Soaring construction costs hit daily wagers

Published: November 14, 2018



Ongoing development work in the public and private sectors has come to a screeching halt due to the rise in prices of building material. Locals have been terribly affected as a result of the soaring rates of cement, iron and other construction material, Express News has learnt.

Also affected are daily wage workers, including masons, who return home in the hundreds thanks to the lack of work opportunities.

The unstoppable surge in petroleum prices has affected citizens at all levels and the case for building material is no exception. The price for a bag of cement has risen from Rs515 to Rs600, while the price of iron rod has jumped from Rs74 to Rs104 per kilogramme. On the other hand, the cost of gravel, which previously used to cost Rs50,000 per truck, has risen to Rs80,000. Meanwhile, the price of bricks also increased to Rs7,000 from the previous Rs6,000 per 1,000 units. Likewise, the price of a trolley of sand has gone up to Rs6,000 from Rs2,600.

The persistent rise in the prices of building materials is affecting the completion of developmental projects as well as construction in the private sector. As a result, builders are increasing their rates and cutting down operations. The suspension and delays in development work is creating a surge in unemployment. The labor associated with the construction sector, including masons and other workers, are also severely hit.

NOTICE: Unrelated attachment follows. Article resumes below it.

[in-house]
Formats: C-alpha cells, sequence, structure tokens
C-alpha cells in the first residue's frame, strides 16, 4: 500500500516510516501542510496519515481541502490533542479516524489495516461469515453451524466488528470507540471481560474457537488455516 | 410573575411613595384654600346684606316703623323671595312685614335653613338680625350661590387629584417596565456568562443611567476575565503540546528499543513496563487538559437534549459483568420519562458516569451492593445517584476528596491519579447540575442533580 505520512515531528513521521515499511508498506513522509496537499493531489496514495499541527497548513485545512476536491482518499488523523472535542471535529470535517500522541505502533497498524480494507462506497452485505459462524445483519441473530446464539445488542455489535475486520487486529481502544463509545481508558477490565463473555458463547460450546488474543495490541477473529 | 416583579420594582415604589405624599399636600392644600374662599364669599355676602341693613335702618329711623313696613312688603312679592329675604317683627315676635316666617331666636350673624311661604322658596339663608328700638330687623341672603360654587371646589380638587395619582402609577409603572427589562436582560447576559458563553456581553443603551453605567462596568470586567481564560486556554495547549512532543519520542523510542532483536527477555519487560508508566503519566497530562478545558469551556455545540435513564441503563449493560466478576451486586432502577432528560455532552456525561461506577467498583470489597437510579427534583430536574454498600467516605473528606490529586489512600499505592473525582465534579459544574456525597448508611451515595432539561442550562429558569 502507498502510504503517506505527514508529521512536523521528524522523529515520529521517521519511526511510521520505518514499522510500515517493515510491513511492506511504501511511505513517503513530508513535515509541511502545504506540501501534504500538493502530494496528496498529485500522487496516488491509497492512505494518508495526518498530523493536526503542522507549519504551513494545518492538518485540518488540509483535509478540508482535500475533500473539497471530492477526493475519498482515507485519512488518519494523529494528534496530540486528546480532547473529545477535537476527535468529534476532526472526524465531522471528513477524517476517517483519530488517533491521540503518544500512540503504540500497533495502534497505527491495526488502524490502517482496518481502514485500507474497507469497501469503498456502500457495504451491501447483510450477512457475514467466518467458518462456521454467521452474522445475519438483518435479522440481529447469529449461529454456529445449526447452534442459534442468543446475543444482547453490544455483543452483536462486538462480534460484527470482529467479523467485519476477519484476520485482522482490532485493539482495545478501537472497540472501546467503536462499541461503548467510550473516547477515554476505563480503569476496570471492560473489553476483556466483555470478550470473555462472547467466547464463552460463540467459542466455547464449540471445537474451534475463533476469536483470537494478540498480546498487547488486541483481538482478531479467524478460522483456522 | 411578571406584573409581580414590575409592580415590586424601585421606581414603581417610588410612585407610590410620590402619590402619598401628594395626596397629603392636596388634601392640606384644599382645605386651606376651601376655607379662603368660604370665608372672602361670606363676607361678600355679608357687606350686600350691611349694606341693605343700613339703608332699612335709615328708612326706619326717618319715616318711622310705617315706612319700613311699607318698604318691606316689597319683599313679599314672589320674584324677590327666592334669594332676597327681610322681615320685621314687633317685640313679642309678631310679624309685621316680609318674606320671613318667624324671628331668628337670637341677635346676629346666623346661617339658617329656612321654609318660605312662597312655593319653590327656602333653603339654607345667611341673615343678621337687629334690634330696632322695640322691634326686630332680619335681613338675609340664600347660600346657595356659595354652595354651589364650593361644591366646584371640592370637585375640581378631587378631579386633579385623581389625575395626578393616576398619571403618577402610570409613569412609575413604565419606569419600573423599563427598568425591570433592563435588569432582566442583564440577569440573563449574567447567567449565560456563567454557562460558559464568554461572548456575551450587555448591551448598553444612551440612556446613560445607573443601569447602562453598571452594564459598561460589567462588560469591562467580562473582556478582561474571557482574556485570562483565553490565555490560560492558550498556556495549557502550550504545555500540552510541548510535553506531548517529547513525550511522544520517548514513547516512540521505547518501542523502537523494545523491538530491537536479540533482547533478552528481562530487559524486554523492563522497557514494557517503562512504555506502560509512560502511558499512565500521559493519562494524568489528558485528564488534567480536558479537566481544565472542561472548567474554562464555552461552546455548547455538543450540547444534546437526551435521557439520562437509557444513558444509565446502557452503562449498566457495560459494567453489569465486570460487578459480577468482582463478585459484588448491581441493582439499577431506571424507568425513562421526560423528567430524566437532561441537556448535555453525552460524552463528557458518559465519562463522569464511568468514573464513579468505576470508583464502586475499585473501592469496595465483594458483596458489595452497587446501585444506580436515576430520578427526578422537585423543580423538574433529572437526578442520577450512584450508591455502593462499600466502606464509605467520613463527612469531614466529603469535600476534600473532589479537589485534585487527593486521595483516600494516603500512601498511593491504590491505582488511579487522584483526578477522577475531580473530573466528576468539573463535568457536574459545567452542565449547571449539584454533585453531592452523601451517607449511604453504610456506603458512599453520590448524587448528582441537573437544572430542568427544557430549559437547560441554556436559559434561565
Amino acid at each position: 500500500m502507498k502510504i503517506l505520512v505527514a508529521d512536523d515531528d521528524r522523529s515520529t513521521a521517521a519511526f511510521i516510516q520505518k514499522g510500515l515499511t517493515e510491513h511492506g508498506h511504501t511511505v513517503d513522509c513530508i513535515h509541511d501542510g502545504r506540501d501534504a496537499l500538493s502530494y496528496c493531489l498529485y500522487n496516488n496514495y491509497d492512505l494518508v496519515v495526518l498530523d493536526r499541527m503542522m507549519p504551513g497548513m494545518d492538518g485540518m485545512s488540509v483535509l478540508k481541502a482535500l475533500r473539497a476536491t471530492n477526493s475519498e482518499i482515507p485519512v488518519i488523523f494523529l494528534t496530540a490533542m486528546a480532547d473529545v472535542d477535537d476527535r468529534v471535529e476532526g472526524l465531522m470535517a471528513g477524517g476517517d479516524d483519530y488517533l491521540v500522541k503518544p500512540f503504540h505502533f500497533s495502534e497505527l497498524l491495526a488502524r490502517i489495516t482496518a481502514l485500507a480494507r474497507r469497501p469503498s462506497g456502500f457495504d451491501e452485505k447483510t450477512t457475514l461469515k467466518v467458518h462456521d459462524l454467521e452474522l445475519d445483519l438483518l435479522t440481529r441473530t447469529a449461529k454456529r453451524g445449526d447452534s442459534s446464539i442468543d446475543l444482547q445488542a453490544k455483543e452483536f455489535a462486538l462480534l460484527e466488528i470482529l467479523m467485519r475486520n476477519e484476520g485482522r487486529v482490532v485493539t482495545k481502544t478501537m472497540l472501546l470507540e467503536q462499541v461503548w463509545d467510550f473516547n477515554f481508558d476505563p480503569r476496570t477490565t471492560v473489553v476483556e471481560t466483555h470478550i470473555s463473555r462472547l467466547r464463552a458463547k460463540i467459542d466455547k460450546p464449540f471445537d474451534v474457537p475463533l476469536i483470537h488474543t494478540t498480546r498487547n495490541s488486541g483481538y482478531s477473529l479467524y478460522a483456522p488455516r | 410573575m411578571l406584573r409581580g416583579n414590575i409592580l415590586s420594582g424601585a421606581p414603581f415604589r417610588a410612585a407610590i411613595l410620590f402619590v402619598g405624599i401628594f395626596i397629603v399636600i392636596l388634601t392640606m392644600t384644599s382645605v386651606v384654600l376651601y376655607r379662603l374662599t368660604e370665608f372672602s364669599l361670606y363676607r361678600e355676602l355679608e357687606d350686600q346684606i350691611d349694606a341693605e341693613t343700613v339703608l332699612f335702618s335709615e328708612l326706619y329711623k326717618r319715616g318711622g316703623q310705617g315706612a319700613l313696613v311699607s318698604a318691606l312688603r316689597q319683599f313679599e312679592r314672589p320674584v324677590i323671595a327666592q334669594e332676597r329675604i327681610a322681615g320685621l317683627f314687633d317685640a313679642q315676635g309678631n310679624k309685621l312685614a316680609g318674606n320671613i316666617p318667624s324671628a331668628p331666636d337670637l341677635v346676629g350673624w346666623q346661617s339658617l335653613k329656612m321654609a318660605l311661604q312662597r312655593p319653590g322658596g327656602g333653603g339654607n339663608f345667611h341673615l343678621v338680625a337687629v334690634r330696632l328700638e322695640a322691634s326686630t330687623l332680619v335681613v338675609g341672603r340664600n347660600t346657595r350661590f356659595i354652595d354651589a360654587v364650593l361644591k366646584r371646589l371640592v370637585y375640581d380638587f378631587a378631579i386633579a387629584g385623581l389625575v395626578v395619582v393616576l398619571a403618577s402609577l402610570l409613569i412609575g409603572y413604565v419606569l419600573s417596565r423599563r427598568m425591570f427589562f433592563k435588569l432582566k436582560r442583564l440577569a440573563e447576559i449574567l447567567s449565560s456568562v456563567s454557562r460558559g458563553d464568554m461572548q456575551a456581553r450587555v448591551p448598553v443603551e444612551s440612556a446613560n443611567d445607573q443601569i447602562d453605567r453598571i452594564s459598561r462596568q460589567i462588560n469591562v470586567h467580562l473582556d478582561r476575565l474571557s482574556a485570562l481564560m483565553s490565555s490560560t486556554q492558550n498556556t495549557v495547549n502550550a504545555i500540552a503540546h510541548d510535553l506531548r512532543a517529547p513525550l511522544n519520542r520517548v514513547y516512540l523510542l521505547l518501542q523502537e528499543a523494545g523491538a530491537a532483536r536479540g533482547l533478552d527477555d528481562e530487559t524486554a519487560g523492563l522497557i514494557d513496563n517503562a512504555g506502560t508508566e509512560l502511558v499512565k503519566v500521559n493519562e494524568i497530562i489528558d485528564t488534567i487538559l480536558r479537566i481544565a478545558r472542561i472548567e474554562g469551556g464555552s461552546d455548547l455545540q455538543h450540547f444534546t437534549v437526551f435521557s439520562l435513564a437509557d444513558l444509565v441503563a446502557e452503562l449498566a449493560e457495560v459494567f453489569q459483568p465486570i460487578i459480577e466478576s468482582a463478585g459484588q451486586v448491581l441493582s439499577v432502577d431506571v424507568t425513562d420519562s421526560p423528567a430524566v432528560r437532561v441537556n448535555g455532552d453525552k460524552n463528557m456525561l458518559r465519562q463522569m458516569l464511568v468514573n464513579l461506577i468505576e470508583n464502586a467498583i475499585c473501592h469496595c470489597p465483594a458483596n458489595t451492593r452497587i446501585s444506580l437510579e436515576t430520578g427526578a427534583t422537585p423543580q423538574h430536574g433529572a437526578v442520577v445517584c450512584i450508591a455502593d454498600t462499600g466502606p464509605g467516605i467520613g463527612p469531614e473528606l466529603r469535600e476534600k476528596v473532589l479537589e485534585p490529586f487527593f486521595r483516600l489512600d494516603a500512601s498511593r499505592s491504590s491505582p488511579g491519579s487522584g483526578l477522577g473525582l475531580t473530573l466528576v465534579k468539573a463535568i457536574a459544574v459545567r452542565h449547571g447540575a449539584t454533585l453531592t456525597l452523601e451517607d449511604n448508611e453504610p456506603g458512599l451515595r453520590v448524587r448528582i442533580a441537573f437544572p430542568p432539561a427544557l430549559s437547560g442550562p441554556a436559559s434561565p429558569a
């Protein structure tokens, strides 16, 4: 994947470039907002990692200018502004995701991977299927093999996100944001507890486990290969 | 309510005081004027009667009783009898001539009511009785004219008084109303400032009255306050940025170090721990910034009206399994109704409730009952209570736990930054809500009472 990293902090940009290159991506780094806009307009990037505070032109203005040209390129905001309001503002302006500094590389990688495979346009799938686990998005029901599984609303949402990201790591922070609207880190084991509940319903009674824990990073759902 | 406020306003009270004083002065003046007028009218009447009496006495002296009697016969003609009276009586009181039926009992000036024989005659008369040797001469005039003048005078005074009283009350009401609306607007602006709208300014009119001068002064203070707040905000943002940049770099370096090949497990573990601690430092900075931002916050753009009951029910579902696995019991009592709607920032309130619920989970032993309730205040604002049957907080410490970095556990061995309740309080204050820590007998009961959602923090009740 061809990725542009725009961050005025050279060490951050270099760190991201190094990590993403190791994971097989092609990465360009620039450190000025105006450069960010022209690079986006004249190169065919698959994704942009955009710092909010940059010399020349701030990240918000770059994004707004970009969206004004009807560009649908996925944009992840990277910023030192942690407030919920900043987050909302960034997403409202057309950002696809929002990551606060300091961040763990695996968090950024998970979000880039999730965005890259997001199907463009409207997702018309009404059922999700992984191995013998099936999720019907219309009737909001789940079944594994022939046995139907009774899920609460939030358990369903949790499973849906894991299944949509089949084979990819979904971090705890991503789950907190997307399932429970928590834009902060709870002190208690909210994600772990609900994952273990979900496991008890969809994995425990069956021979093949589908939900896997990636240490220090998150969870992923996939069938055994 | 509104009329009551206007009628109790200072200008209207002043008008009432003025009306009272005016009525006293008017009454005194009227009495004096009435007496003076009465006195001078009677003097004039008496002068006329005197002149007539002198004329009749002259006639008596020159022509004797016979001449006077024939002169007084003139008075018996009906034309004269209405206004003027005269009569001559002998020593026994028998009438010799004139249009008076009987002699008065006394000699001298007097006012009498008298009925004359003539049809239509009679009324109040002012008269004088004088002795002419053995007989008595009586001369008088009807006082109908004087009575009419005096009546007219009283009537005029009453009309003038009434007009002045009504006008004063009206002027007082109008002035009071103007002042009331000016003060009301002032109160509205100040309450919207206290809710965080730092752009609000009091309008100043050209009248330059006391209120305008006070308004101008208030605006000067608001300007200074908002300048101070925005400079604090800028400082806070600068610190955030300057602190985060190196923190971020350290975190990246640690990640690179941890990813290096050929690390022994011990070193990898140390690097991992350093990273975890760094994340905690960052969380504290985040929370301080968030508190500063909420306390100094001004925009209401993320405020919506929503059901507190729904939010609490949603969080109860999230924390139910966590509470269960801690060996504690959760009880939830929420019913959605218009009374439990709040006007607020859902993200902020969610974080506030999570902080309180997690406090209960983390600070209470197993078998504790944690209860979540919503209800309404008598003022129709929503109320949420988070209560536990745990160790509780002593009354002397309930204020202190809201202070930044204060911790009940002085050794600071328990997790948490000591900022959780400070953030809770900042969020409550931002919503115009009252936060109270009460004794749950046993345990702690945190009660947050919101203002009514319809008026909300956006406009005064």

Hundreds of daily wage workers, who frequently visit the commercial centres of Rahim Yar Khan in search of work during early morning hours, are now seen returning home empty-handed. Consequently, the construction industry of the city is in a state of panic, chaos and confusion. Transportation fares have drastically shot up after the surge in petroleum prices, making cement, iron and all other building materials much costlier. The rise in construction costs have added to the miseries of middle-class citizens, who are striving hard to make ends meet. For them, the dream od owning a home seems further than ever.

While speaking to Express News, locals say they are no longer able to build homes even after investing their entire savings.  Many blame the nepotism of the politicians for the unreasonable hikes in prices of building materials.

They say that most of the cement and iron factories belong to politicians and their families sitting in the national and provincial assemblies. They complain that the government is not taking any measures to monitor and control prices. They bemoan that concerned institutions are not taking any actions against influential families. As a result, various civil groups and communities are demanding that the government identify the owners of the cement factories.

Irate citizens maintained that cement is not coming from any new formula. It is being prepared from minerals that the country already has. It should be figured out how prices of cement were increased by 30% in a single year, they demanded.

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